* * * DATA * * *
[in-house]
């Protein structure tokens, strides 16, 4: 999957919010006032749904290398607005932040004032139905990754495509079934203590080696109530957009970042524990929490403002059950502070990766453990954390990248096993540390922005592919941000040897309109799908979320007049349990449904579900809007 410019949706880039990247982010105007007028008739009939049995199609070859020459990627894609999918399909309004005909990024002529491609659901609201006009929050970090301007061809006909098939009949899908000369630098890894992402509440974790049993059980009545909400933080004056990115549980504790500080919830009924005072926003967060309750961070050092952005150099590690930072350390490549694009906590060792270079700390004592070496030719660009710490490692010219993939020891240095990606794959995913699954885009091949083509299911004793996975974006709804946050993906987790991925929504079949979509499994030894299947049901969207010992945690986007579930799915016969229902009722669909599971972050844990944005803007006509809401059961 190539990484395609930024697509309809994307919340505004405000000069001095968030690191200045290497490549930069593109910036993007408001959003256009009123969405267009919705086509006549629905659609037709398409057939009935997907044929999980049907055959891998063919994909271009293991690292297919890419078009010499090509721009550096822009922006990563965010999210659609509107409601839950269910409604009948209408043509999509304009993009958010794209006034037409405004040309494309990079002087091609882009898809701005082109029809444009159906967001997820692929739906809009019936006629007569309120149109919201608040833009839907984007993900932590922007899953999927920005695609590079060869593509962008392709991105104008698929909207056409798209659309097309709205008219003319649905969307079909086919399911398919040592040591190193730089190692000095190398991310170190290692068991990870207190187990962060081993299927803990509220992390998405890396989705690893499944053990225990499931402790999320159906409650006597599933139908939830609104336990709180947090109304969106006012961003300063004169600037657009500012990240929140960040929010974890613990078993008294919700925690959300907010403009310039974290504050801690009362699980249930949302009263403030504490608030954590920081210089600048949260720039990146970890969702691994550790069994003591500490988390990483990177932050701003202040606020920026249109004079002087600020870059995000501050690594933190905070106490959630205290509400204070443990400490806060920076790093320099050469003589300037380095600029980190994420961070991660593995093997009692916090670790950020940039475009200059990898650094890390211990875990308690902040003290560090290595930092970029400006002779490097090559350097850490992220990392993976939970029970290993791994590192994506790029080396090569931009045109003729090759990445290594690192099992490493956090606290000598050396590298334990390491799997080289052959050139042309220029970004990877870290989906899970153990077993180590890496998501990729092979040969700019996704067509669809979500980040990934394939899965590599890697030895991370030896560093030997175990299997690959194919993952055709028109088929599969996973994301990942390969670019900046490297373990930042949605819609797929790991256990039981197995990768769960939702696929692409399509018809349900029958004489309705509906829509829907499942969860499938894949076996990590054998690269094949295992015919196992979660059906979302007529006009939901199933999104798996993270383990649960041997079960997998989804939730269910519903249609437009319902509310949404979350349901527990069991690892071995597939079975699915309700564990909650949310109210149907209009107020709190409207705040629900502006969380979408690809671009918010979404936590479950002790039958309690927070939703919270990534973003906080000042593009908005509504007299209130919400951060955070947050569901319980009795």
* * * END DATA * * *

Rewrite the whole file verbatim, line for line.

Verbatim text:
[in-house]
């Protein structure tokens, strides 16, 4: 999957919010006032749904290398607005932040004032139905990754495509079934203590080696109530957009970042524990929490403002059950502070990766453990954390990248096993540390922005592919941000040897309109799908979320007049349990449904579900809007 410019949706880039990247982010105007007028008739009939049995199609070859020459990627894609999918399909309004005909990024002529491609659901609201006009929050970090301007061809006909098939009949899908000369630098890894992402509440974790049993059980009545909400933080004056990115549980504790500080919830009924005072926003967060309750961070050092952005150099590690930072350390490549694009906590060792270079700390004592070496030719660009710490490692010219993939020891240095990606794959995913699954885009091949083509299911004793996975974006709804946050993906987790991925929504079949979509499994030894299947049901969207010992945690986007579930799915016969229902009722669909599971972050844990944005803007006509809401059961 190539990484395609930024697509309809994307919340505004405000000069001095968030690191200045290497490549930069593109910036993007408001959003256009009123969405267009919705086509006549629905659609037709398409057939009935997907044929999980049907055959891998063919994909271009293991690292297919890419078009010499090509721009550096822009922006990563965010999210659609509107409601839950269910409604009948209408043509999509304009993009958010794209006034037409405004040309494309990079002087091609882009898809701005082109029809444009159906967001997820692929739906809009019936006629007569309120149109919201608040833009839907984007993900932590922007899953999927920005695609590079060869593509962008392709991105104008698929909207056409798209659309097309709205008219003319649905969307079909086919399911398919040592040591190193730089190692000095190398991310170190290692068991990870207190187990962060081993299927803990509220992390998405890396989705690893499944053990225990499931402790999320159906409650006597599933139908939830609104336990709180947090109304969106006012961003300063004169600037657009500012990240929140960040929010974890613990078993008294919700925690959300907010403009310039974290504050801690009362699980249930949302009263403030504490608030954590920081210089600048949260720039990146970890969702691994550790069994003591500490988390990483990177932050701003202040606020920026249109004079002087600020870059995000501050690594933190905070106490959630205290509400204070443990400490806060920076790093320099050469003589300037380095600029980190994420961070991660593995093997009692916090670790950020940039475009200059990898650094890390211990875990308690902040003290560090290595930092970029400006002779490097090559350097850490992220990392993976939970029970290993791994590192994506790029080396090569931009045109003729090759990445290594690192099992490493956090606290000598050396590298334990390491799997080289052959050139042309220029970004990877870290989906899970153990077993180590890496998501990729092979040969700019996704067509669809979500980040990934394939899965590599890697030895991370030896560093030997175990299997690959194919993952055709028109088929599969996973994301990942390969670019900046490297373990930042949605819609797929790991256990039981197995990768769960939702696929692409399509018809349900029958004489309705509906829509829907499942969860499938894949076996990590054998690269094949295992015919196992979660059906979302007529006009939901199933999104798996993270383990649960041997079960997998989804939730269910519903249609437009319902509310949404979350349901527990069991690892071995597939079975699915309700564990909650949310109210149907209009107020709190409207705040629900502006969380979408690809671009918010979404936590479950002790039958309690927070939703919270990534973003906080000042593009908005509504007299209130919400951060955070947050569901319980009795």